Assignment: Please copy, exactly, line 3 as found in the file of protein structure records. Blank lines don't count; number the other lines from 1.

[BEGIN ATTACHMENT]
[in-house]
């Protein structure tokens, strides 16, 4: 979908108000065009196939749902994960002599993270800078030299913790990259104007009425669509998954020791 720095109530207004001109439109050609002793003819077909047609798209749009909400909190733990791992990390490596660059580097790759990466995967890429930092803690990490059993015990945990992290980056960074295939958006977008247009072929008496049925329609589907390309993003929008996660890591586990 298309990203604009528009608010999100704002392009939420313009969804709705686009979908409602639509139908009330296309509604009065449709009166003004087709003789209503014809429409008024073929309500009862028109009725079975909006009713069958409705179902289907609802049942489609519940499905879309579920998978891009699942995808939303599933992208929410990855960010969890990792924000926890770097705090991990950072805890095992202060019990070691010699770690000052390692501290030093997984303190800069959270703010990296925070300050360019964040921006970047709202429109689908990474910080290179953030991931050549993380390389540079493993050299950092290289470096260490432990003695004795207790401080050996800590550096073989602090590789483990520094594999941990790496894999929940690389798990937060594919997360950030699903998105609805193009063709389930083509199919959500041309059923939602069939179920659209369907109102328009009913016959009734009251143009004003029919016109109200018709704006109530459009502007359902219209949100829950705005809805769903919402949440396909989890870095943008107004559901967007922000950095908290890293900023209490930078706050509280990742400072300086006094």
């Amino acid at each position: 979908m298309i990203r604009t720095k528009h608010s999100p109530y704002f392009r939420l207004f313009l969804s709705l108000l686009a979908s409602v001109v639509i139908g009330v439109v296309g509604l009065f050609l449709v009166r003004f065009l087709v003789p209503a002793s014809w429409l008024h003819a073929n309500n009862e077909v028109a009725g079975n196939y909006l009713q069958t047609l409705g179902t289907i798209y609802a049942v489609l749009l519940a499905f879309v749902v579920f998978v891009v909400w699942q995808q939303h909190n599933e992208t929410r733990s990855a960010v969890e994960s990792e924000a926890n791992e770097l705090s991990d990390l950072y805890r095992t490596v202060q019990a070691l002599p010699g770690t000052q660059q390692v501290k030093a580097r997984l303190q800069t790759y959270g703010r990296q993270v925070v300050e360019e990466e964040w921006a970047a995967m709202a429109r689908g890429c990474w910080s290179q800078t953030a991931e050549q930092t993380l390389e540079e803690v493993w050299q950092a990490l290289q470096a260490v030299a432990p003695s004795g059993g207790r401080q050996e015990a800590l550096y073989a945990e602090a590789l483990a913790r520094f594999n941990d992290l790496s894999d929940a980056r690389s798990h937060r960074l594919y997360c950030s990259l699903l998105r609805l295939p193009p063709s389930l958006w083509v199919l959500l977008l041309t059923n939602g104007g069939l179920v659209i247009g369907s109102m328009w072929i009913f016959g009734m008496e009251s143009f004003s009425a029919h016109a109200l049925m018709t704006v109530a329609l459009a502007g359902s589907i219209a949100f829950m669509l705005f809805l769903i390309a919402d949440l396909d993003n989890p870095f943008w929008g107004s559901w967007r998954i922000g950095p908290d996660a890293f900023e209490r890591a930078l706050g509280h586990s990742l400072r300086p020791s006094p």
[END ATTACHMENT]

């Amino acid at each position: 979908m298309i990203r604009t720095k528009h608010s999100p109530y704002f392009r939420l207004f313009l969804s709705l108000l686009a979908s409602v001109v639509i139908g009330v439109v296309g509604l009065f050609l449709v009166r003004f065009l087709v003789p209503a002793s014809w429409l008024h003819a073929n309500n009862e077909v028109a009725g079975n196939y909006l009713q069958t047609l409705g179902t289907i798209y609802a049942v489609l749009l519940a499905f879309v749902v579920f998978v891009v909400w699942q995808q939303h909190n599933e992208t929410r733990s990855a960010v969890e994960s990792e924000a926890n791992e770097l705090s991990d990390l950072y805890r095992t490596v202060q019990a070691l002599p010699g770690t000052q660059q390692v501290k030093a580097r997984l303190q800069t790759y959270g703010r990296q993270v925070v300050e360019e990466e964040w921006a970047a995967m709202a429109r689908g890429c990474w910080s290179q800078t953030a991931e050549q930092t993380l390389e540079e803690v493993w050299q950092a990490l290289q470096a260490v030299a432990p003695s004795g059993g207790r401080q050996e015990a800590l550096y073989a945990e602090a590789l483990a913790r520094f594999n941990d992290l790496s894999d929940a980056r690389s798990h937060r960074l594919y997360c950030s990259l699903l998105r609805l295939p193009p063709s389930l958006w083509v199919l959500l977008l041309t059923n939602g104007g069939l179920v659209i247009g369907s109102m328009w072929i009913f016959g009734m008496e009251s143009f004003s009425a029919h016109a109200l049925m018709t704006v109530a329609l459009a502007g359902s589907i219209a949100f829950m669509l705005f809805l769903i390309a919402d949440l396909d993003n989890p870095f943008w929008g107004s559901w967007r998954i922000g950095p908290d996660a890293f900023e209490r890591a930078l706050g509280h586990s990742l400072r300086p020791s006094p």